I loved IRC. I still like it, but I don’t really use it anymore as there are less and less use to it. Most communities moved to Matrix, Discord, Slack, or Mattermost.

For long years my favourite client was BitchX, later I moved to Irssi, and now I use WeeChat.

There is still one big platform where I use IRC still, and that’s Twitch. Yes, Twitch has an IRC server where bots can join and monitor chat messages. But how?

OAuth Token

First we need an OAuth Token. There is a tool for that on twitchapps.

  1. Open the tool.
  2. Read the text, or skip as you wish.
  3. Click “Connect”
  4. Copy the oauth key. It will start with oauth:.

As the text said (but in case you skipped it) you can revoke this token from your Twitch Settings

Start WeeChat

From this point, all commands will be issued inside WeeChat.

Secure Passwords

We can store our OAuth Token as a plain text value in WeeChat configuration, but we shouldn’t. For that we can store sensitive information as a secret in WeeChat (that’s one of the reasons I moved to WeeChat a few years ago).

First we have to set a passphrase. It should be secure enough, but not too long as we have to type in it on every time we start WeeChat:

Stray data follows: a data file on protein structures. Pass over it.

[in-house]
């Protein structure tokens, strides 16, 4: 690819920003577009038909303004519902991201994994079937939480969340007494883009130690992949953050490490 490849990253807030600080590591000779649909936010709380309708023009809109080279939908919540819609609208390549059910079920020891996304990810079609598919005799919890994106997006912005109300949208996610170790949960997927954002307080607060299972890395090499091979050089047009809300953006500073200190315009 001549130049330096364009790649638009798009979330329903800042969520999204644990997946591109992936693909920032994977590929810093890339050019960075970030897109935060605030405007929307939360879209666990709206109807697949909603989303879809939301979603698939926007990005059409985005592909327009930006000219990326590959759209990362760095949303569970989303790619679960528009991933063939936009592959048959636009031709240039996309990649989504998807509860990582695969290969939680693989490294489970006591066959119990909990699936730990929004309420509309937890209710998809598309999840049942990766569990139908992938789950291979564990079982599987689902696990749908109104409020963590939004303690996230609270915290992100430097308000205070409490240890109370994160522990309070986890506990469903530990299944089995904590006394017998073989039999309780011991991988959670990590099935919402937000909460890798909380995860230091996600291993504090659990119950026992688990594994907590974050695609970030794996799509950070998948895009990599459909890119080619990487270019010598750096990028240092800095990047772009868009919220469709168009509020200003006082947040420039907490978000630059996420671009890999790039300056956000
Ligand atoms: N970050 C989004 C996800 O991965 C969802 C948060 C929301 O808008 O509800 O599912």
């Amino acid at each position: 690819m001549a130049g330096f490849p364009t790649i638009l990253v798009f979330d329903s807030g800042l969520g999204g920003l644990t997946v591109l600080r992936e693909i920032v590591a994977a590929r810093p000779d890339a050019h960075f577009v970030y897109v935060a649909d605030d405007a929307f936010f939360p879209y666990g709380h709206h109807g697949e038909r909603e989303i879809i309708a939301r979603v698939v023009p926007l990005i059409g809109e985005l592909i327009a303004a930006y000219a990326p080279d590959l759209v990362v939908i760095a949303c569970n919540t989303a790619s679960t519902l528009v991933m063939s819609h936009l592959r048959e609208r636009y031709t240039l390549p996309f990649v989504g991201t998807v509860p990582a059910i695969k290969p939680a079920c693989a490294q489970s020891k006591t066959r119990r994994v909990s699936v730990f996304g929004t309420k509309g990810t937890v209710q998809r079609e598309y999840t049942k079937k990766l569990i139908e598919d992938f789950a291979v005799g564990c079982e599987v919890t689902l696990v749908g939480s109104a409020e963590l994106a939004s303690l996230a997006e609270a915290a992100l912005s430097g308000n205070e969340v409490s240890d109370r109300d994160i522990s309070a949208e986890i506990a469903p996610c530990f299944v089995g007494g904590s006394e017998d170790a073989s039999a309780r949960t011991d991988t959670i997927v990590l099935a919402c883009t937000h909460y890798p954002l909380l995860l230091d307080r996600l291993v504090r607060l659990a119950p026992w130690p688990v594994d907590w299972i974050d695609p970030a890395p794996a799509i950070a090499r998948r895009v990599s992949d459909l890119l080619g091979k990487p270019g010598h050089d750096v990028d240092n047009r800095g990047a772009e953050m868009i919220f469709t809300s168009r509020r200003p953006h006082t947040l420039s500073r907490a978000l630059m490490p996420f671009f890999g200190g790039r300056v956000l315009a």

/secure passphrase very long passphrase

Now we can save the password into our secure storage:

/secure set twitch_password xxxxxxx

Add Server

First add Twitch server:

/server add twitch irc.twitch.tv/6697 -nicks=TWITCH_NAME -username=TWITCH_NAME

We didn’t set the password with /server add, we could, but we didn’t. Let’s set the password. The oauth: prefix is part of the password.

If you saved the password with oauth: prefix:

/set irc.server.twitch.password "${sec.data.twitch_password}"

And if you saved it without the oauth: prefix:

/set irc.server.twitch.password "oauth:${sec.data.twitch_password}"

Now save the irc section of WeeChat configuration.

/save irc

A simple /save is enough in all places, but I like scoped saves.

Connect and Join

Finally, we can connect to the server and join channels:

/connect twitch

Channel name is the username of the streamer, basically the username at the end of their twitch URL.

We can set up some channels to auto-join when we connect to Twitch:

/set irc.server.twitch.autojoin "#channel1,#channel2"
/save irc

We can set dynamic auto-join, this will add channels to autojoin when we join. It’s important to know, it does NOT save the config, so you have to call /save after you joined a channel.

/set irc.server.twitch.autojoin_dynamic on
/save irc

Join/Part Messages

By default, Twitch does not show join/part messages, so we can’t see when someone joins a channel, but we can enable it with CAP REQ (capability request). To make it permanent, we can set it as an auto-command on connect:

/set irc.server.twitch.command "/quote CAP REQ :twitch.tv/membership"
/save irc

One Last Step

Technically it’s not an extra step, everything should be saved, but it’s better to save in case we missed a save somewhere.